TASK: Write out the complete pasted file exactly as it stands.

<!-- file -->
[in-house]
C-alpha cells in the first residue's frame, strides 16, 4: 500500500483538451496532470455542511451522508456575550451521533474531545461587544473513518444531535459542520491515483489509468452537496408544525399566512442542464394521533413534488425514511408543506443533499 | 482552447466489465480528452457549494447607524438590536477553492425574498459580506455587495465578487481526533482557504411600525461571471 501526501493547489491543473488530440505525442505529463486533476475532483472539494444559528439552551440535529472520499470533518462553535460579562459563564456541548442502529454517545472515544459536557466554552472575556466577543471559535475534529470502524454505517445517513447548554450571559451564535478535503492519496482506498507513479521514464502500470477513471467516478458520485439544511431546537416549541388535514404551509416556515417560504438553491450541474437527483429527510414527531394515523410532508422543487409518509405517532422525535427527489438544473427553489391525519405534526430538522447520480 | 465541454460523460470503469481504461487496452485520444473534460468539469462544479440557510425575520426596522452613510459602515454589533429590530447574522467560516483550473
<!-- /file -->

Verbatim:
[in-house]
C-alpha cells in the first residue's frame, strides 16, 4: 500500500483538451496532470455542511451522508456575550451521533474531545461587544473513518444531535459542520491515483489509468452537496408544525399566512442542464394521533413534488425514511408543506443533499 | 482552447466489465480528452457549494447607524438590536477553492425574498459580506455587495465578487481526533482557504411600525461571471 501526501493547489491543473488530440505525442505529463486533476475532483472539494444559528439552551440535529472520499470533518462553535460579562459563564456541548442502529454517545472515544459536557466554552472575556466577543471559535475534529470502524454505517445517513447548554450571559451564535478535503492519496482506498507513479521514464502500470477513471467516478458520485439544511431546537416549541388535514404551509416556515417560504438553491450541474437527483429527510414527531394515523410532508422543487409518509405517532422525535427527489438544473427553489391525519405534526430538522447520480 | 465541454460523460470503469481504461487496452485520444473534460468539469462544479440557510425575520426596522452613510459602515454589533429590530447574522467560516483550473